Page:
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Art Japan

ENTERTAINMENT
February 20, 2005 | Bruce Wallace, Times Staff Writer
Optimistic old guy, that Hayao Miyazaki. Japan's most famous animator is forever dropping his characters into a world of hurt, a place where potions turn girls into crones and mothers betray their daughters, where war blackens the landscape and cynical adults "forget they ever knew how to cry." Yet by the time he gets to the credits, Miyazaki always finds a way to leave his heroes and his audience caressed by hope.
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BUSINESS
August 22, 1991 | CRISTINA LEE, TIMES STAFF WRITER
Companies thinking about entering the Japanese market should think of the process as a never-ending courtship, according to two Orange County executives whose companies entered the Japanese market in recent years. "No matter how well I felt I knew the market, there were a lot of surprises in their business practices that delayed our business plans," said Steven M. Kishi, a vice president for international operations at Anaheim-based Carl Karcher Enterprises Inc., owner of the Carl's Jr.
NEWS
November 14, 1998 | From Associated Press
From perhaps the world's smallest kite to acrobatics by Tokyo firefighters, a once-in-a-lifetime view of Japan goes on display Sunday, back to the age before Americans opened the country to the outside world nearly 150 years ago. It is an exhibit called "Edo--Art in Japan 1615-1868." Tokyo was known as Edo in the 17th century, when it had a million inhabitants and was the world's largest city, said Earl A. Powell III, director of the National Gallery of Art.
ENTERTAINMENT
November 15, 2012 | By Holly Myers
In a welcome follow-up to "Requiem for the Sun, " Blum & Poe's superb survey earlier this year of the art of Japan's Mono-ha movement, the gallery has assembled another, similarly museum-grade survey exploring the work of one of its leading figures, Kishio Suga. With 86 works spanning more than 40 years, it is a substantial undertaking - Suga's first solo exhibition in North America, and the first single-artist show to occupy both floors of the gallery's prodigious space. It feels light and fresh, almost spontaneously generative.
ENTERTAINMENT
April 1, 1991 | WILLIAM WILSON, TIMES ART CRITIC
There is really nothing new about the current Western fascination with Japan. It has been thus ever since the French Impressionists discovered Japanese prints in the curio shops of Paris. Neither is there much novelty in the fact that our fascination focuses on Japanese art. Japan and its art have become synonymous in the Western mind. Germany can be conceived without thinking art, not so Japan. The latest round of beguilement seems to have a new twist.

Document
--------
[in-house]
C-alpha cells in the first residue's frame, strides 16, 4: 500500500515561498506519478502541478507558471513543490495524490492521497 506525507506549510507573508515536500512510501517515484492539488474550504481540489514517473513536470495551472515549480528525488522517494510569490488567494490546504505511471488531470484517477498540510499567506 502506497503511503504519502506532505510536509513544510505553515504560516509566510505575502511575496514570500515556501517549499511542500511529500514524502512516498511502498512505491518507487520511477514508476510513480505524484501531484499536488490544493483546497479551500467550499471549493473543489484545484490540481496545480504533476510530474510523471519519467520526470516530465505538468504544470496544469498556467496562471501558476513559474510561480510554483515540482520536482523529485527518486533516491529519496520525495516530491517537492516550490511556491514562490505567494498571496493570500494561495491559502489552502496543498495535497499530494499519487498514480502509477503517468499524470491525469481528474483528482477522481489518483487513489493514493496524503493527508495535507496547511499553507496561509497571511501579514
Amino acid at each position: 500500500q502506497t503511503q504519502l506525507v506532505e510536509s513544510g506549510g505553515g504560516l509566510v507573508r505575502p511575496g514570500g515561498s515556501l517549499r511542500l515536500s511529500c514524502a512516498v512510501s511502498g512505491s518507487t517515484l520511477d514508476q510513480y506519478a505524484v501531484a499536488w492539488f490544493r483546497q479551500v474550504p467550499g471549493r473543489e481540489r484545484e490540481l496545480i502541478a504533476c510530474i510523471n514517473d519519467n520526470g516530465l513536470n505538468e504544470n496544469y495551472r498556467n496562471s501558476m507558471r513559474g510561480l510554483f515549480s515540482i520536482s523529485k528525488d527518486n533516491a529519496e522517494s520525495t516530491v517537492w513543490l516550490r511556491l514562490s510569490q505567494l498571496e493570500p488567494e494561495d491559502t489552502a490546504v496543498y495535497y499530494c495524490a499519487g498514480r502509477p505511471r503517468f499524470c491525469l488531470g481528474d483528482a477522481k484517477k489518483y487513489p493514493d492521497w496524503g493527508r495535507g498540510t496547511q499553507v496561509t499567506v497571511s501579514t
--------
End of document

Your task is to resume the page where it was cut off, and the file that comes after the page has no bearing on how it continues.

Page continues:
TRAVEL
March 9, 1986 | JENNIFER MERIN, Merin is a New York City free-lance writer.
To the Japanese, Kyoto means tradition. This quiet city was the bustling capital for over a thousand years. During that time, local artisans, providing the imperial court and its officers with textiles, ceramic wares and the other necessities of life, developed their skills into fine art. When Japan's center of commerce and political life shifted to Edo (the ancient name for Tokyo) during the mid-1800s, many of the craftsmen remained in Kyoto and continued to work, refining their craft.
CALIFORNIA | LOCAL
October 22, 1986 | DOUG SMITH
Every other Saturday morning, the Fuji Bonsai Nursery in Sylmar surrenders its usual serenity to become a laboratory for people taking the fast track to an ancient art form. It is do-it-yourself day in the world of bonsai. Bonsai, for those who may not know, is the practice of growing an ordinarily large tree in a small pot.
ENTERTAINMENT
November 22, 1998 | STANLEY MEISLER, Stanley Meisler is a Times staff writer
In 1615, Tokugawa Ieyasu, the Japanese shogun, or military feudal overlord, defeated his remaining rivals to emerge as unchallenged ruler of Japan, bringing on 2 1/2 centuries of unprecedented peace and prosperity under army rule. The calm and the riches during the reign of 15 successive Tokugawa shoguns fostered an incredible outburst of art--on screens and scrolls and kimonos and textiles and porcelain and lacquer and helmets and woodblocks--in an era that is known as the Edo period in Japan.
ENTERTAINMENT
July 18, 2010 | By Suzanne Muchnic, Special to the Los Angeles Times
Henry Clay Frick, J. Pierpont Morgan, Louisine and Henry O. Havemeyer in New York; J. Paul Getty, Norton Simon, Arabella and Henry E. Huntington in Los Angeles; Andrew W. Mellon in Washington, D.C.; Claribel and Etta Cone in Baltimore. Big names in the art world — and merely a sampling of Americans whose art collections have shaped the nation's museums. The artistic legacies of American collectors get serious attention in scholarly circles. The back story is another matter.
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